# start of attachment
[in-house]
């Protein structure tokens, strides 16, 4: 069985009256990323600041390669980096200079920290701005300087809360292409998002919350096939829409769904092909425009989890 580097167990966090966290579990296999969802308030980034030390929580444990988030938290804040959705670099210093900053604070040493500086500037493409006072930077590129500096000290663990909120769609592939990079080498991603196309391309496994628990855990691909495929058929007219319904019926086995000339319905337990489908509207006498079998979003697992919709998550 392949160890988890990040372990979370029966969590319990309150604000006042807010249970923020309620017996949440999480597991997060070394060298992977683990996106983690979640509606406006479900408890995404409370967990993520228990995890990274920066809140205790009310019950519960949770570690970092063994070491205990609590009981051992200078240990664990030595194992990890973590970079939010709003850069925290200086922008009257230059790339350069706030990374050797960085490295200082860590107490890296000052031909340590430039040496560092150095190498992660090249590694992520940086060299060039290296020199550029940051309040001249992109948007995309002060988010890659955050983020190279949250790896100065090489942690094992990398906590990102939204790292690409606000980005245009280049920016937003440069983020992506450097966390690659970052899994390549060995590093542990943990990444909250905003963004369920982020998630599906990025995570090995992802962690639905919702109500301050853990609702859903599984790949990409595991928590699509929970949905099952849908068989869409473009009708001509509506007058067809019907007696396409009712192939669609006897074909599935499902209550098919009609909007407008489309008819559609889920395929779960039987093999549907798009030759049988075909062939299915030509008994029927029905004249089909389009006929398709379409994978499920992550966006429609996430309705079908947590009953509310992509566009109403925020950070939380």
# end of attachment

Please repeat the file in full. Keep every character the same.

[in-house]
């Protein structure tokens, strides 16, 4: 069985009256990323600041390669980096200079920290701005300087809360292409998002919350096939829409769904092909425009989890 580097167990966090966290579990296999969802308030980034030390929580444990988030938290804040959705670099210093900053604070040493500086500037493409006072930077590129500096000290663990909120769609592939990079080498991603196309391309496994628990855990691909495929058929007219319904019926086995000339319905337990489908509207006498079998979003697992919709998550 392949160890988890990040372990979370029966969590319990309150604000006042807010249970923020309620017996949440999480597991997060070394060298992977683990996106983690979640509606406006479900408890995404409370967990993520228990995890990274920066809140205790009310019950519960949770570690970092063994070491205990609590009981051992200078240990664990030595194992990890973590970079939010709003850069925290200086922008009257230059790339350069706030990374050797960085490295200082860590107490890296000052031909340590430039040496560092150095190498992660090249590694992520940086060299060039290296020199550029940051309040001249992109948007995309002060988010890659955050983020190279949250790896100065090489942690094992990398906590990102939204790292690409606000980005245009280049920016937003440069983020992506450097966390690659970052899994390549060995590093542990943990990444909250905003963004369920982020998630599906990025995570090995992802962690639905919702109500301050853990609702859903599984790949990409595991928590699509929970949905099952849908068989869409473009009708001509509506007058067809019907007696396409009712192939669609006897074909599935499902209550098919009609909007407008489309008819559609889920395929779960039987093999549907798009030759049988075909062939299915030509008994029927029905004249089909389009006929398709379409994978499920992550966006429609996430309705079908947590009953509310992509566009109403925020950070939380």